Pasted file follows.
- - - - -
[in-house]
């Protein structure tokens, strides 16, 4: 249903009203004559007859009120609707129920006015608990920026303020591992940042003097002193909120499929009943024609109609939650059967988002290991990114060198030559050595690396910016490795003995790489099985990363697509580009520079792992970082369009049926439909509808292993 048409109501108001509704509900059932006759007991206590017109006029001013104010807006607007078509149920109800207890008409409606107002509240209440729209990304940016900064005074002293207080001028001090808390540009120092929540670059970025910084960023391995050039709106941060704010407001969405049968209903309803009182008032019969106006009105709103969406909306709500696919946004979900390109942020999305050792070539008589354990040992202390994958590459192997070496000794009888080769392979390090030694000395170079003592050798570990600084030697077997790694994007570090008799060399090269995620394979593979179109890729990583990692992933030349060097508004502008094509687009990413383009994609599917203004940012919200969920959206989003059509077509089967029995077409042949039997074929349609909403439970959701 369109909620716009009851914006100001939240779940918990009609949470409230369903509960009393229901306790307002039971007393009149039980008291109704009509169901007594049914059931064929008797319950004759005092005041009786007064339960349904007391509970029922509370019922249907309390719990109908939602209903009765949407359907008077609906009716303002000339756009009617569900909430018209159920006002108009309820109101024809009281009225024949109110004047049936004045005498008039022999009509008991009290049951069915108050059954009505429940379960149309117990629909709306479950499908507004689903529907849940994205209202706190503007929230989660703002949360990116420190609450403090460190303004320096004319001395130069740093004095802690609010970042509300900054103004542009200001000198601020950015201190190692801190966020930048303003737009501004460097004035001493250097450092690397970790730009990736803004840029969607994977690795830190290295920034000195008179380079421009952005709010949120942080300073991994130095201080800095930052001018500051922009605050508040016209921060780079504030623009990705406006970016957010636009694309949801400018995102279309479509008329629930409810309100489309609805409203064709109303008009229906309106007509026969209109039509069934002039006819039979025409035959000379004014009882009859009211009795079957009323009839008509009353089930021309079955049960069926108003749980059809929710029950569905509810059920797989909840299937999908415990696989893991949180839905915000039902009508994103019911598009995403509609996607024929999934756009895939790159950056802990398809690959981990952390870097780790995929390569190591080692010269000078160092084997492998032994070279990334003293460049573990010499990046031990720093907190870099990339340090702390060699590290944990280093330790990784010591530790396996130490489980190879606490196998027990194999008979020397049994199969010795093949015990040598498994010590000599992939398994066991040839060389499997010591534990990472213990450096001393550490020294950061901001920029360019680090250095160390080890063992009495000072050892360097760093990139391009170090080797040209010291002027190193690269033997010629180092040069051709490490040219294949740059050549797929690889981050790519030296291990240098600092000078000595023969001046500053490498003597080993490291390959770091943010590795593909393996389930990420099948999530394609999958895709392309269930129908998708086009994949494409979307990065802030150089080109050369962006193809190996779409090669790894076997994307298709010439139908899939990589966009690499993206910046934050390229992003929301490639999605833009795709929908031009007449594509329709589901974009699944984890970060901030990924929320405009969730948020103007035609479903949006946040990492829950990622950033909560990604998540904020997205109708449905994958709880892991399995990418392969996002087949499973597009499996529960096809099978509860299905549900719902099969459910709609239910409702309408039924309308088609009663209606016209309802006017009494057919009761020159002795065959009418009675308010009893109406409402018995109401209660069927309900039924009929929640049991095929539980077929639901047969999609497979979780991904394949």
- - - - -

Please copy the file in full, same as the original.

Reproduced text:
[in-house]
């Protein structure tokens, strides 16, 4: 249903009203004559007859009120609707129920006015608990920026303020591992940042003097002193909120499929009943024609109609939650059967988002290991990114060198030559050595690396910016490795003995790489099985990363697509580009520079792992970082369009049926439909509808292993 048409109501108001509704509900059932006759007991206590017109006029001013104010807006607007078509149920109800207890008409409606107002509240209440729209990304940016900064005074002293207080001028001090808390540009120092929540670059970025910084960023391995050039709106941060704010407001969405049968209903309803009182008032019969106006009105709103969406909306709500696919946004979900390109942020999305050792070539008589354990040992202390994958590459192997070496000794009888080769392979390090030694000395170079003592050798570990600084030697077997790694994007570090008799060399090269995620394979593979179109890729990583990692992933030349060097508004502008094509687009990413383009994609599917203004940012919200969920959206989003059509077509089967029995077409042949039997074929349609909403439970959701 369109909620716009009851914006100001939240779940918990009609949470409230369903509960009393229901306790307002039971007393009149039980008291109704009509169901007594049914059931064929008797319950004759005092005041009786007064339960349904007391509970029922509370019922249907309390719990109908939602209903009765949407359907008077609906009716303002000339756009009617569900909430018209159920006002108009309820109101024809009281009225024949109110004047049936004045005498008039022999009509008991009290049951069915108050059954009505429940379960149309117990629909709306479950499908507004689903529907849940994205209202706190503007929230989660703002949360990116420190609450403090460190303004320096004319001395130069740093004095802690609010970042509300900054103004542009200001000198601020950015201190190692801190966020930048303003737009501004460097004035001493250097450092690397970790730009990736803004840029969607994977690795830190290295920034000195008179380079421009952005709010949120942080300073991994130095201080800095930052001018500051922009605050508040016209921060780079504030623009990705406006970016957010636009694309949801400018995102279309479509008329629930409810309100489309609805409203064709109303008009229906309106007509026969209109039509069934002039006819039979025409035959000379004014009882009859009211009795079957009323009839008509009353089930021309079955049960069926108003749980059809929710029950569905509810059920797989909840299937999908415990696989893991949180839905915000039902009508994103019911598009995403509609996607024929999934756009895939790159950056802990398809690959981990952390870097780790995929390569190591080692010269000078160092084997492998032994070279990334003293460049573990010499990046031990720093907190870099990339340090702390060699590290944990280093330790990784010591530790396996130490489980190879606490196998027990194999008979020397049994199969010795093949015990040598498994010590000599992939398994066991040839060389499997010591534990990472213990450096001393550490020294950061901001920029360019680090250095160390080890063992009495000072050892360097760093990139391009170090080797040209010291002027190193690269033997010629180092040069051709490490040219294949740059050549797929690889981050790519030296291990240098600092000078000595023969001046500053490498003597080993490291390959770091943010590795593909393996389930990420099948999530394609999958895709392309269930129908998708086009994949494409979307990065802030150089080109050369962006193809190996779409090669790894076997994307298709010439139908899939990589966009690499993206910046934050390229992003929301490639999605833009795709929908031009007449594509329709589901974009699944984890970060901030990924929320405009969730948020103007035609479903949006946040990492829950990622950033909560990604998540904020997205109708449905994958709880892991399995990418392969996002087949499973597009499996529960096809099978509860299905549900719902099969459910709609239910409702309408039924309308088609009663209606016209309802006017009494057919009761020159002795065959009418009675308010009893109406409402018995109401209660069927309900039924009929929640049991095929539980077929639901047969999609497979979780991904394949």